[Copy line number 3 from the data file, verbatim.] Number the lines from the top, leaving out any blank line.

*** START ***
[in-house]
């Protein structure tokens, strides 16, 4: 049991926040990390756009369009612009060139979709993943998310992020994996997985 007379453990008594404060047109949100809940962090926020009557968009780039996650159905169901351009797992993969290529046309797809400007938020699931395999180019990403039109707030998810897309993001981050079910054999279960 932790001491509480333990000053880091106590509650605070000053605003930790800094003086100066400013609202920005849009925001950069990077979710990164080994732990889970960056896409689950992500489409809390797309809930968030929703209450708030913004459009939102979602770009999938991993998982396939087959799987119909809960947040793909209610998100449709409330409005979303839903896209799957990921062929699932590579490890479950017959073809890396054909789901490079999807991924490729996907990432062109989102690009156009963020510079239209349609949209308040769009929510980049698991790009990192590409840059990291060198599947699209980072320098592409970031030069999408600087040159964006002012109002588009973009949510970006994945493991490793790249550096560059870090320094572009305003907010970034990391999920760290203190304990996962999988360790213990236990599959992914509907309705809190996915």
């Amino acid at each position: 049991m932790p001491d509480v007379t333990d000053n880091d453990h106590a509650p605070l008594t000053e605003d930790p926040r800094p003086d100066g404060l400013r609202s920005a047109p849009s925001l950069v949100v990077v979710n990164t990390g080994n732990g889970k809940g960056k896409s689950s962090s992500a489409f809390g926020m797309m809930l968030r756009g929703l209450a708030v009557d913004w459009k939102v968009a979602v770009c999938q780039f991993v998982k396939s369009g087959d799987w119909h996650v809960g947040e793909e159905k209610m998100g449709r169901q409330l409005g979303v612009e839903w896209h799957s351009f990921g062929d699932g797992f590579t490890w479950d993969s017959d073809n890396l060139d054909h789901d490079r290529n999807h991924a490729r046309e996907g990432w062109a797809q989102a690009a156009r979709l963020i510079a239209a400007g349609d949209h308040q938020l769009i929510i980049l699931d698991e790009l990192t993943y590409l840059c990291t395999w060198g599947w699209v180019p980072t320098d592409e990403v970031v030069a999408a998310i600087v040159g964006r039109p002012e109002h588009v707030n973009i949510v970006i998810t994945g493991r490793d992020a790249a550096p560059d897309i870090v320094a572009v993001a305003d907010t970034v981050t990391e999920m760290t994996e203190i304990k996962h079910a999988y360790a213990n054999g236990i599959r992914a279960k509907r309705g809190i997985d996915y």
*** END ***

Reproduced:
């Amino acid at each position: 049991m932790p001491d509480v007379t333990d000053n880091d453990h106590a509650p605070l008594t000053e605003d930790p926040r800094p003086d100066g404060l400013r609202s920005a047109p849009s925001l950069v949100v990077v979710n990164t990390g080994n732990g889970k809940g960056k896409s689950s962090s992500a489409f809390g926020m797309m809930l968030r756009g929703l209450a708030v009557d913004w459009k939102v968009a979602v770009c999938q780039f991993v998982k396939s369009g087959d799987w119909h996650v809960g947040e793909e159905k209610m998100g449709r169901q409330l409005g979303v612009e839903w896209h799957s351009f990921g062929d699932g797992f590579t490890w479950d993969s017959d073809n890396l060139d054909h789901d490079r290529n999807h991924a490729r046309e996907g990432w062109a797809q989102a690009a156009r979709l963020i510079a239209a400007g349609d949209h308040q938020l769009i929510i980049l699931d698991e790009l990192t993943y590409l840059c990291t395999w060198g599947w699209v180019p980072t320098d592409e990403v970031v030069a999408a998310i600087v040159g964006r039109p002012e109002h588009v707030n973009i949510v970006i998810t994945g493991r490793d992020a790249a550096p560059d897309i870090v320094a572009v993001a305003d907010t970034v981050t990391e999920m760290t994996e203190i304990k996962h079910a999988y360790a213990n054999g236990i599959r992914a279960k509907r309705g809190i997985d996915y």